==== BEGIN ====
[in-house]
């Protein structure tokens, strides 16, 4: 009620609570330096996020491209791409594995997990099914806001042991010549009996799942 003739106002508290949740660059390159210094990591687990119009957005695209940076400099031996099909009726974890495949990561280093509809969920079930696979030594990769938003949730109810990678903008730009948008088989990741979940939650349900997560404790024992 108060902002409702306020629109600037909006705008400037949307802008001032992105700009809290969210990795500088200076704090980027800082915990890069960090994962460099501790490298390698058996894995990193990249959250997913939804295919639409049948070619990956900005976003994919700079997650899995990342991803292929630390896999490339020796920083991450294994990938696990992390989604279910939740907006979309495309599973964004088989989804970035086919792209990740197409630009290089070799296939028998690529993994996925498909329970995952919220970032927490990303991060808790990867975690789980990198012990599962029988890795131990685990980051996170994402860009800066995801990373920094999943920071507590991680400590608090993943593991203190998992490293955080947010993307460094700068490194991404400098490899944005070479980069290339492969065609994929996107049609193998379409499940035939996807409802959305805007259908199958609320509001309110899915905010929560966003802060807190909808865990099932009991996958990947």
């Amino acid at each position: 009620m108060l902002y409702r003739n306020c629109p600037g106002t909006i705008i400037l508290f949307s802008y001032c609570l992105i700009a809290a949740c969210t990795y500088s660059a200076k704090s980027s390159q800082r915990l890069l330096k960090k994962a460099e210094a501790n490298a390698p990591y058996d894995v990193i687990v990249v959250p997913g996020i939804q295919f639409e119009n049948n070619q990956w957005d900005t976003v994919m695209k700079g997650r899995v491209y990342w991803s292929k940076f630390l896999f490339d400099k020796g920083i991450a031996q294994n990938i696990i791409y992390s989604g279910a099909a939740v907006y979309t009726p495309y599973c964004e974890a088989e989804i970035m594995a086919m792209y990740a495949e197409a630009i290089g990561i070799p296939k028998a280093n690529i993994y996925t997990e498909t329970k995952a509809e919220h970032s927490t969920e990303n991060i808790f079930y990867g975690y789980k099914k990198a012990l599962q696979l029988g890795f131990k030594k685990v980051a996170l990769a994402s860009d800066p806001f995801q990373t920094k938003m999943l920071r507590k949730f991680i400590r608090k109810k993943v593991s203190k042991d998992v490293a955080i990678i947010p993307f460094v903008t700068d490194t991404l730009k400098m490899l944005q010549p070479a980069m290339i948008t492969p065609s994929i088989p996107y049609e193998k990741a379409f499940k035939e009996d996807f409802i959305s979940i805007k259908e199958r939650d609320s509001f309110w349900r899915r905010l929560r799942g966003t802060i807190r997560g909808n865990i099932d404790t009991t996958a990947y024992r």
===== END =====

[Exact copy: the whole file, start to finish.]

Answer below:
[in-house]
């Protein structure tokens, strides 16, 4: 009620609570330096996020491209791409594995997990099914806001042991010549009996799942 003739106002508290949740660059390159210094990591687990119009957005695209940076400099031996099909009726974890495949990561280093509809969920079930696979030594990769938003949730109810990678903008730009948008088989990741979940939650349900997560404790024992 108060902002409702306020629109600037909006705008400037949307802008001032992105700009809290969210990795500088200076704090980027800082915990890069960090994962460099501790490298390698058996894995990193990249959250997913939804295919639409049948070619990956900005976003994919700079997650899995990342991803292929630390896999490339020796920083991450294994990938696990992390989604279910939740907006979309495309599973964004088989989804970035086919792209990740197409630009290089070799296939028998690529993994996925498909329970995952919220970032927490990303991060808790990867975690789980990198012990599962029988890795131990685990980051996170994402860009800066995801990373920094999943920071507590991680400590608090993943593991203190998992490293955080947010993307460094700068490194991404400098490899944005070479980069290339492969065609994929996107049609193998379409499940035939996807409802959305805007259908199958609320509001309110899915905010929560966003802060807190909808865990099932009991996958990947």
């Amino acid at each position: 009620m108060l902002y409702r003739n306020c629109p600037g106002t909006i705008i400037l508290f949307s802008y001032c609570l992105i700009a809290a949740c969210t990795y500088s660059a200076k704090s980027s390159q800082r915990l890069l330096k960090k994962a460099e210094a501790n490298a390698p990591y058996d894995v990193i687990v990249v959250p997913g996020i939804q295919f639409e119009n049948n070619q990956w957005d900005t976003v994919m695209k700079g997650r899995v491209y990342w991803s292929k940076f630390l896999f490339d400099k020796g920083i991450a031996q294994n990938i696990i791409y992390s989604g279910a099909a939740v907006y979309t009726p495309y599973c964004e974890a088989e989804i970035m594995a086919m792209y990740a495949e197409a630009i290089g990561i070799p296939k028998a280093n690529i993994y996925t997990e498909t329970k995952a509809e919220h970032s927490t969920e990303n991060i808790f079930y990867g975690y789980k099914k990198a012990l599962q696979l029988g890795f131990k030594k685990v980051a996170l990769a994402s860009d800066p806001f995801q990373t920094k938003m999943l920071r507590k949730f991680i400590r608090k109810k993943v593991s203190k042991d998992v490293a955080i990678i947010p993307f460094v903008t700068d490194t991404l730009k400098m490899l944005q010549p070479a980069m290339i948008t492969p065609s994929i088989p996107y049609e193998k990741a379409f499940k035939e009996d996807f409802i959305s979940i805007k259908e199958r939650d609320s509001f309110w349900r899915r905010l929560r799942g966003t802060i807190r997560g909808n865990i099932d404790t009991t996958a990947y024992r």